Organic-Inorganic Hybrid Materials

We are interested in the fabrication of organic-inorganic hybrid materials at the nanoscale. The inorganic materials are generally composed of metal or semiconductor nanoparticles, or coupled nanocomposites (metal-metal, semiconductor-metal, or semiconductor-semiconductor). Metallic and semiconductor nanoparticles often display several advantages compared to bulk materials. Examples include size- and shape- dependent optical, electronic, magnetic and catalytic properties. Generally, nanoparticle properties are affected by the presence of different materials in close proximity to their surface. The underlying theme is to understand how coupled nanocomposite (metal/metal, semiconductor/semiconductor, metal/semiconductor) structure and composition affects their properties, and the properties of molecular compounds at the interface. The molecular compounds comprise organic chromophores, inorganic coordination chromophores, or molecular catalysts.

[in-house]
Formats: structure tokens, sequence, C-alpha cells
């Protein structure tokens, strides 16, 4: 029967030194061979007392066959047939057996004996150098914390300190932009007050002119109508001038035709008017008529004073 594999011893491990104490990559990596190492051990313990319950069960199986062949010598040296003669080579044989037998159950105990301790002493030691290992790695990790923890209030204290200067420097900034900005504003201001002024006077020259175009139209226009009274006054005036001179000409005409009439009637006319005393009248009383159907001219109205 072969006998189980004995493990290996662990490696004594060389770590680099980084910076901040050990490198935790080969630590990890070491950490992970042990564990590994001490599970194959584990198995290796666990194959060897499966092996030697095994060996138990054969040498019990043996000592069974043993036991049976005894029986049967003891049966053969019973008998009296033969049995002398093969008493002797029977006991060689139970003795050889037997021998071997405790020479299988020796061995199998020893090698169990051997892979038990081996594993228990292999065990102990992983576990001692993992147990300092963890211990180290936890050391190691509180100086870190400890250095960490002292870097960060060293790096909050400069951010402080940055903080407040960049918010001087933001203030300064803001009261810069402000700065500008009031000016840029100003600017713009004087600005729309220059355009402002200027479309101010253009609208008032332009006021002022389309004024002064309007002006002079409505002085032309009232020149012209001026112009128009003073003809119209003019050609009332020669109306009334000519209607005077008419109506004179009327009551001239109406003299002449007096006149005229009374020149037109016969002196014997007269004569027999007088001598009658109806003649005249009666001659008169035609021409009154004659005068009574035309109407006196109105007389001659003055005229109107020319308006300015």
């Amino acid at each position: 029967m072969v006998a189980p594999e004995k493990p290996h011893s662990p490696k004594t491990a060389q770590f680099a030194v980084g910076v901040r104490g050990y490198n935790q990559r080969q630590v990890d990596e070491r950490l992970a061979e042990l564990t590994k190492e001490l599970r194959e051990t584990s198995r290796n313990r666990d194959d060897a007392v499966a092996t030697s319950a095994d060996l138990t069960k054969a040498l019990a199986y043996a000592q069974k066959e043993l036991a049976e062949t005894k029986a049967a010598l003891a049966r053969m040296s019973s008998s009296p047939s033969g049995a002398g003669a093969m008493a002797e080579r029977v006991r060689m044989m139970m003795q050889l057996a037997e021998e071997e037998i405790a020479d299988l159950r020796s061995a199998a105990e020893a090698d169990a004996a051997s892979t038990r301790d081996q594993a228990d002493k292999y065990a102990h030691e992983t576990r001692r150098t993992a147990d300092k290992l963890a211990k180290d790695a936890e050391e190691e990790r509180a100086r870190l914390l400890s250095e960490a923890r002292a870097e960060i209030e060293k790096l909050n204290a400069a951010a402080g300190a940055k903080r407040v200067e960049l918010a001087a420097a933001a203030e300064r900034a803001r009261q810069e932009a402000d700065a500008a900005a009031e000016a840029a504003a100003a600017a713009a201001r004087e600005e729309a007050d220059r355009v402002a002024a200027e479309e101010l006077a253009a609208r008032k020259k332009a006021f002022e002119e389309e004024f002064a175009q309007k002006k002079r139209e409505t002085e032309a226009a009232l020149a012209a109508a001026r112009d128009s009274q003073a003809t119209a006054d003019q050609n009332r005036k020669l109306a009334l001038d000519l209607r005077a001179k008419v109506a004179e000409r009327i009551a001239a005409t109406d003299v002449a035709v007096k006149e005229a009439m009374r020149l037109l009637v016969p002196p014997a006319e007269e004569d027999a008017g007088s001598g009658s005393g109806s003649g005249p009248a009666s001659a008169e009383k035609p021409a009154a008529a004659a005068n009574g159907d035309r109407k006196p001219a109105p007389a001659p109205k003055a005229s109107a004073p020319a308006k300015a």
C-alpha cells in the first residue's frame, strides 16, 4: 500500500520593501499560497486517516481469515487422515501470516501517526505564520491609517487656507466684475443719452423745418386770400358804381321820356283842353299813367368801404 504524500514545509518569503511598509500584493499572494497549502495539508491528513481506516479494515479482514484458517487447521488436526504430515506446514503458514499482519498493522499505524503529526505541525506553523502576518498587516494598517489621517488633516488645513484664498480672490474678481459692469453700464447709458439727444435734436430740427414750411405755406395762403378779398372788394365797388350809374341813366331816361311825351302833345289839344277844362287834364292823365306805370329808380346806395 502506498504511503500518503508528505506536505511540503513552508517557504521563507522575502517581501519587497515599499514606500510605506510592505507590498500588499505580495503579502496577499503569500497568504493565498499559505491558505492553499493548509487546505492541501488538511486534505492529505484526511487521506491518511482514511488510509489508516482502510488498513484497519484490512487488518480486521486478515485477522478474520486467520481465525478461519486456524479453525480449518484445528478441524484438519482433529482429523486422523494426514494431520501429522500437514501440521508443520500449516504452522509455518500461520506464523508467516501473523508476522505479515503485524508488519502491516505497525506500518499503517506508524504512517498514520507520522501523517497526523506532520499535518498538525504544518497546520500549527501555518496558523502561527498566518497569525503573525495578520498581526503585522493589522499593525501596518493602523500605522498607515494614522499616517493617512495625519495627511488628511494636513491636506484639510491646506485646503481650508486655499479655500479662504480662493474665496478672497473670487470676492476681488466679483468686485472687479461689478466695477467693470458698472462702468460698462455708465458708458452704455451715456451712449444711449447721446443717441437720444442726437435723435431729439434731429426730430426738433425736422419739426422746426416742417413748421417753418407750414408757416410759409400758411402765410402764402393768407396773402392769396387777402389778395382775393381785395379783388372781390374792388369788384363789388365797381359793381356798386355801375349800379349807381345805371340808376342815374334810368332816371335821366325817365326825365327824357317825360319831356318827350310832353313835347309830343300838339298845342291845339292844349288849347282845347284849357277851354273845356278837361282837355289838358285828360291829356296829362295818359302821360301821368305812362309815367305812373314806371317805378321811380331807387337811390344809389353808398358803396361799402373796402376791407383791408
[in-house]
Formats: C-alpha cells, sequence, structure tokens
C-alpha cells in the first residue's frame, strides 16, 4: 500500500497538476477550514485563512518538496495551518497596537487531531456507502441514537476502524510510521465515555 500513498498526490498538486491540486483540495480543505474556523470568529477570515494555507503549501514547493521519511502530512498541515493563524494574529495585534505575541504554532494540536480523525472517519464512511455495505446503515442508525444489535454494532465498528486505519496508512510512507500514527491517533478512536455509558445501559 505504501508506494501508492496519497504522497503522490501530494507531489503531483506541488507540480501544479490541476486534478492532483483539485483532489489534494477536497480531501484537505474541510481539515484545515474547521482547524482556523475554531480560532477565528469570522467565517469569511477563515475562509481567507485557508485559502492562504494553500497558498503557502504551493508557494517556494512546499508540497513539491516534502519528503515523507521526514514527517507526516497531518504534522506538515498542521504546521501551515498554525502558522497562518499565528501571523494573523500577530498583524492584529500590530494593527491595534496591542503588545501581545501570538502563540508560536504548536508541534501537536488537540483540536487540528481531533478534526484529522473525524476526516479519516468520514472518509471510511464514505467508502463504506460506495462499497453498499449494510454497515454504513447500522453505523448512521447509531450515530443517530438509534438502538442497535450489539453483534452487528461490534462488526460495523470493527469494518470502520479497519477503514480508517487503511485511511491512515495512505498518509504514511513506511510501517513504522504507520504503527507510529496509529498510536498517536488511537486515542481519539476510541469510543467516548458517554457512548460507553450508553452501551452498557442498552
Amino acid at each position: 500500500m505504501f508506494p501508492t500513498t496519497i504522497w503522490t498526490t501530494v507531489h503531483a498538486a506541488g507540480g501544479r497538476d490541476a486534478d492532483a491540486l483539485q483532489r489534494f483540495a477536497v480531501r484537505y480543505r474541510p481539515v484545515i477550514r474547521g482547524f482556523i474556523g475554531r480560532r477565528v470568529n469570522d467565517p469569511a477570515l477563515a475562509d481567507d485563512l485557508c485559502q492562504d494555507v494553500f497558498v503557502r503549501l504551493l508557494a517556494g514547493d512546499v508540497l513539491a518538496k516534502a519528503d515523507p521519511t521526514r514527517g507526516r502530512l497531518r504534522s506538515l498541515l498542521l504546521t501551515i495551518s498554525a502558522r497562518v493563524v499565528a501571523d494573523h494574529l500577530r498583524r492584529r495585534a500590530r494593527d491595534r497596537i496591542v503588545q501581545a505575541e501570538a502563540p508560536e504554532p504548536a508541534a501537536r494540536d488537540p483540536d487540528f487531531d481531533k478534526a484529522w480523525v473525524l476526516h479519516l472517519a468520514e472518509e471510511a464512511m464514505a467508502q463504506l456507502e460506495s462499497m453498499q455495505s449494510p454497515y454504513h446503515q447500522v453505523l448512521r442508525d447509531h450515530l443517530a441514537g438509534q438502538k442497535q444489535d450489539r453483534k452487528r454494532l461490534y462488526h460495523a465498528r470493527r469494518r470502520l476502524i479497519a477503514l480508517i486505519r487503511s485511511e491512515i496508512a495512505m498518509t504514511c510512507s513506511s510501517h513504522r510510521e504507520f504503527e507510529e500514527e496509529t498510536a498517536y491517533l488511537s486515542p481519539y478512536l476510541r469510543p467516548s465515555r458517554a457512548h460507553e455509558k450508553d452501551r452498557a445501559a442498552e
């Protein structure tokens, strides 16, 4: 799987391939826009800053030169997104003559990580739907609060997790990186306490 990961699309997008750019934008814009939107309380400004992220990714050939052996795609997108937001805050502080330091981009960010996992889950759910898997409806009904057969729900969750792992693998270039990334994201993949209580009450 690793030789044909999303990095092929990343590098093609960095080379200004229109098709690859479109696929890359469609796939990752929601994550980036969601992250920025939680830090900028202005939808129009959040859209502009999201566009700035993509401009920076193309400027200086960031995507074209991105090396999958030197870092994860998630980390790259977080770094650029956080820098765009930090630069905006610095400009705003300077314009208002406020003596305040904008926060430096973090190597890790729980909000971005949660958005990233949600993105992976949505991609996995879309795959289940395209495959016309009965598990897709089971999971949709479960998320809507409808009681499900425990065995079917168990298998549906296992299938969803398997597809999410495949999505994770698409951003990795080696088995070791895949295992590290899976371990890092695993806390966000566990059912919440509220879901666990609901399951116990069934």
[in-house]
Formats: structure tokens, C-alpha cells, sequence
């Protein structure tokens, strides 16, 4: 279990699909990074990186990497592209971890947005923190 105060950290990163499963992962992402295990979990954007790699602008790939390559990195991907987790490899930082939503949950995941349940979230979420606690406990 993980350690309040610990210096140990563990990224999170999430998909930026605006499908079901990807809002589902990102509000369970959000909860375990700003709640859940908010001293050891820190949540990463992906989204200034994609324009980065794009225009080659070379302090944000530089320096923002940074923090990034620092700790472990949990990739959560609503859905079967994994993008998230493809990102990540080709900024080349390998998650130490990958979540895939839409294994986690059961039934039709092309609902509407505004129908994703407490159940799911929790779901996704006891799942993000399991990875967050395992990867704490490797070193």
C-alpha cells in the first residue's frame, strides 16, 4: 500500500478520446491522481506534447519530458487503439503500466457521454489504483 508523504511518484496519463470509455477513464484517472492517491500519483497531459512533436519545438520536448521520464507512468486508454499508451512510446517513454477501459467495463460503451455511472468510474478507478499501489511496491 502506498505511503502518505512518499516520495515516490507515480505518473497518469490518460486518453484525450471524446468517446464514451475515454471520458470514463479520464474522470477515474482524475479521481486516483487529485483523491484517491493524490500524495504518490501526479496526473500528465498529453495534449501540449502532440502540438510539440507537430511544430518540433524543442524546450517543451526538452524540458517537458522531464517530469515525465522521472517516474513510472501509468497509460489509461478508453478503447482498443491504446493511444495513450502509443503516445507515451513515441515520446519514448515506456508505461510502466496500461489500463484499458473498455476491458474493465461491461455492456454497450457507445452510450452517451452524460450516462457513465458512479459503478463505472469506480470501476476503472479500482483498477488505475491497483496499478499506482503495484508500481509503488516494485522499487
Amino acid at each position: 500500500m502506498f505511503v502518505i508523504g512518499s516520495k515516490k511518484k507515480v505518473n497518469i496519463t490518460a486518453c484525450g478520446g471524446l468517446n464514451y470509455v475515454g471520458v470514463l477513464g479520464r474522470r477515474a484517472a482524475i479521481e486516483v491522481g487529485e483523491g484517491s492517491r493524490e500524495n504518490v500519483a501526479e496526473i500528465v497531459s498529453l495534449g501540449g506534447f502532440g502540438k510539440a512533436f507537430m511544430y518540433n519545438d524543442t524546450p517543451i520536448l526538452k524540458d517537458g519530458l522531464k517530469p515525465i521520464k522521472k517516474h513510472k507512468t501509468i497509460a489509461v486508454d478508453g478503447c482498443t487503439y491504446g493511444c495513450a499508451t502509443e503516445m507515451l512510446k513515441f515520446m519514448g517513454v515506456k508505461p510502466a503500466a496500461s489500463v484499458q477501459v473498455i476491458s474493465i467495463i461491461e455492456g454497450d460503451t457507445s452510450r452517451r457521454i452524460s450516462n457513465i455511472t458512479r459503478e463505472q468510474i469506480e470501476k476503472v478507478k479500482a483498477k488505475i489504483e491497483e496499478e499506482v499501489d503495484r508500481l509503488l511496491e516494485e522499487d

Elucidating the Mechanisms of Radiative and Non-Radiative Decay at Metallic Nanoparticle/Chromophore Interfaces

It is well known that conducting metal particles affect the emission properties of fluorophores in close proximity. These effects are due to coupling of the metal surface plasmon absorbances with excited-state fluorophores. Surface plasmon resonances of metallic particles depend on the size, shape, composition, and dielectric constants of nearby materials. A fundamental understanding of the effects of metallic structure and composition (e.g. metal nanocomposites) on the emission properties of organic chromophores is being investigated in our lab. The approach is further being extended for detection of small quantities of environmental contaminants.

Nanostructured Composites for Environmental Remediation

Improving charge separation within semiconductors is an important step in multielectron transfer catalysis. Surface modification of a semiconductor with an appropriate material can be used to decrease the rate of charge recombination. A clear understanding of these processes is being used to carefully tailor molecular-materials catalysts toward multielectron transfer reactions. These reactions are essential for environmental remediation of organic pollutants for example, nitrates, perchlorates, chlorinated hydrocarbons, and phenols.

Students in this group are engaged in many areas including nanoparticle fabrication, synthesis and characterization of organic and coordination compounds, fluorescence spectroscopy and microscopy, time-resolved fluorescence, electrochemistry, photocatalysis, and electron microscopy.